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  1. loghome7

    loghome7 New Member

    Joined:
    Jan 23, 2008
    Messages:
    3
    Loc:
    Northern IL
    What a great website to get real knowledge about wood burning gasifiers and other options. Here is my story:

    Our family purchased a log home last year that is 13 years old. It is a large log home (and needed a lot of work) at 4600 sq ft with 2 forced air furnaces (one in the basement and one in the full attic). My propane cost this past month was $1,000! Something has to change.

    I have not burned with wood in the past, but have been researching different types from fireplace inserts, OWB and gasification boilers.
    My basement is a play area for the 5 kids and has easy access through the garage and enough room for a storage tank, or I could put the boiler outside. I hope to fuel the 2 furnaces, water heater and someday my dream gym (pole building) of approx 6000 sq ft.

    What advice does anyone have about a system that would work best in my situation?
    Thanks!

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  2. Eric Johnson

    Eric Johnson Mod Emeritus

    Joined:
    Nov 18, 2005
    Messages:
    5,705
    Loc:
    Central NYS
    Welcome to the Boiler Room, loghome7.

    What's your wood supply look like?
    How about a chimney?

    I would recommend a gasifier of some kind, mainly because they burn with no smoke and use about half as much wood as a conventional indoor boiler or OWB. But the initial investment is higher.
  3. ISeeDeadBTUs

    ISeeDeadBTUs Guest

    First up, Welcome aboard!

    5 kids, eh? Must be up for anything so . . .why not just get a mini-nuclear system?

    But seriously, have a look around. Don't buy into everything salespeeps tell you. And don't do anything hasty. I am sure paying the fossil man sucks :zip: but so would rushing into a purchase that you will be new to for the next couple of months. If yer semi-new or getting reacquainted to wood, prepare for some frustrations along the way. One year learning curve, more or less.

    Burn on
  4. Nofossil

    Nofossil Moderator Emeritus

    Joined:
    Oct 4, 2007
    Messages:
    3,398
    Loc:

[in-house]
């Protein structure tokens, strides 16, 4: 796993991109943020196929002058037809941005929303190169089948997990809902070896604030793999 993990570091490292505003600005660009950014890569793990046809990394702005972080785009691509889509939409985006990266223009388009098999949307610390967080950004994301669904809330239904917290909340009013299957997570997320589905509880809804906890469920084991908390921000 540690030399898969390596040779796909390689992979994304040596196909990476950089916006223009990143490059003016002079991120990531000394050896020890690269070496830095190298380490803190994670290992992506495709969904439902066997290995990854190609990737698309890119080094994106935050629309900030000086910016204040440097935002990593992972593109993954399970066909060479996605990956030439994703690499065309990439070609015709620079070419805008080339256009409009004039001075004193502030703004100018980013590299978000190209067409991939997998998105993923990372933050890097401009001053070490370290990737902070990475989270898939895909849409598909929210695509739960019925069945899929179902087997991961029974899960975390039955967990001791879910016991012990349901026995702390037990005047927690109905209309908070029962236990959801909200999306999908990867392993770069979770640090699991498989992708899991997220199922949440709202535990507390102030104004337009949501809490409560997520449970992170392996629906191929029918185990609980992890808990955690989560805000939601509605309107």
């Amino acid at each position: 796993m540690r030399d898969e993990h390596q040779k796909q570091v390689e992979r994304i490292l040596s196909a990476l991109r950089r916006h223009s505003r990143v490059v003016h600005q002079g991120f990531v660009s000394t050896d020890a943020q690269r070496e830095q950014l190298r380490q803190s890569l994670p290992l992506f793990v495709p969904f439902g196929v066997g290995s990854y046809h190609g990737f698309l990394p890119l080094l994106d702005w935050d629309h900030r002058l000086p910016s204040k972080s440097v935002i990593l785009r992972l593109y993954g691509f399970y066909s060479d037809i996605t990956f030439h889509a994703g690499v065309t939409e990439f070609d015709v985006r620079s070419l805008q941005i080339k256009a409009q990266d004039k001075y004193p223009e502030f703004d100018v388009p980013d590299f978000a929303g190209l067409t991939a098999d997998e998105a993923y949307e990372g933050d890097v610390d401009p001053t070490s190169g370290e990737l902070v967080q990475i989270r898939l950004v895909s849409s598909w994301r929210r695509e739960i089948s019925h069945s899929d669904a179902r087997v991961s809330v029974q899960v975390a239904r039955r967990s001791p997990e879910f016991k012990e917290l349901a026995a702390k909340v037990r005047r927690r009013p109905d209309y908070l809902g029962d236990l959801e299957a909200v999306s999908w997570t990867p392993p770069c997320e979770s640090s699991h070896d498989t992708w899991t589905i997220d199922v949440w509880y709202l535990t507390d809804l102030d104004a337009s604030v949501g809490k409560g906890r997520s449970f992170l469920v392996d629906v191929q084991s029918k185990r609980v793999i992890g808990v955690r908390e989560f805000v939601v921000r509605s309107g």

Addison County, Vermont
    We've all been through the same decision process - welcome to the club. It can be a bit intimidating, and there are a LOT of tradeoffs and issues.

    I've been trying to pull together a summary of all the tradeoffs and decisions that we went through and put it together with what I've learned. It's not ready for prime time, but it might be helpful to you, and I'd appreciate feedback in any event.
  5. Eric Johnson

    Eric Johnson Mod Emeritus

    Joined:
    Nov 18, 2005
    Messages:
    5,705
    Loc:
    Central NYS
    I considered the mini-nuke, Jimbo, but couldn't find a reliable fuel supplier. Mostly eastern Euro types, and I got a bad vibe from some of them. All this hush-hush cloak & dagger stuff. Who needs it? And the installs can be a little tricky, but nothing a top-notch stainless steel welder with an x-ray machine couldn't handle.

    That's a nice summary, nofossil. I think you covered it pretty well. BTW, just LOVE the retro website look (insert sarcastic smiley).
  6. loghome7

    loghome7 New Member

    Joined:
    Jan 23, 2008
    Messages:
    3
    Loc:
    Northern IL
    I know this will be a big decision. Most likely nothing will be done until spring/summer...but these heating bills are crazy.

    Our home has a separate flue in the chimney which starts in the basement--8" diameter.

    Wood: My 10 acres has limited trees...but the family farm has a good supply of wood and I may have a couple connections with contractors/excavators who can help, too.

    Here in northern IL we don't have a lot of HVAC guys familiar with such boilers. I have gotten a lot of information from Cozy Heat on the EKO, as well as Econoburn, Tarm, Sequoyah and Greenwood. They all claim to have the right product for me...

    Another question I have: For my 2 forced air furnaces, I understand I would install water to air heat exchangers. Do they need to be removed for air conditioning in the summer months?
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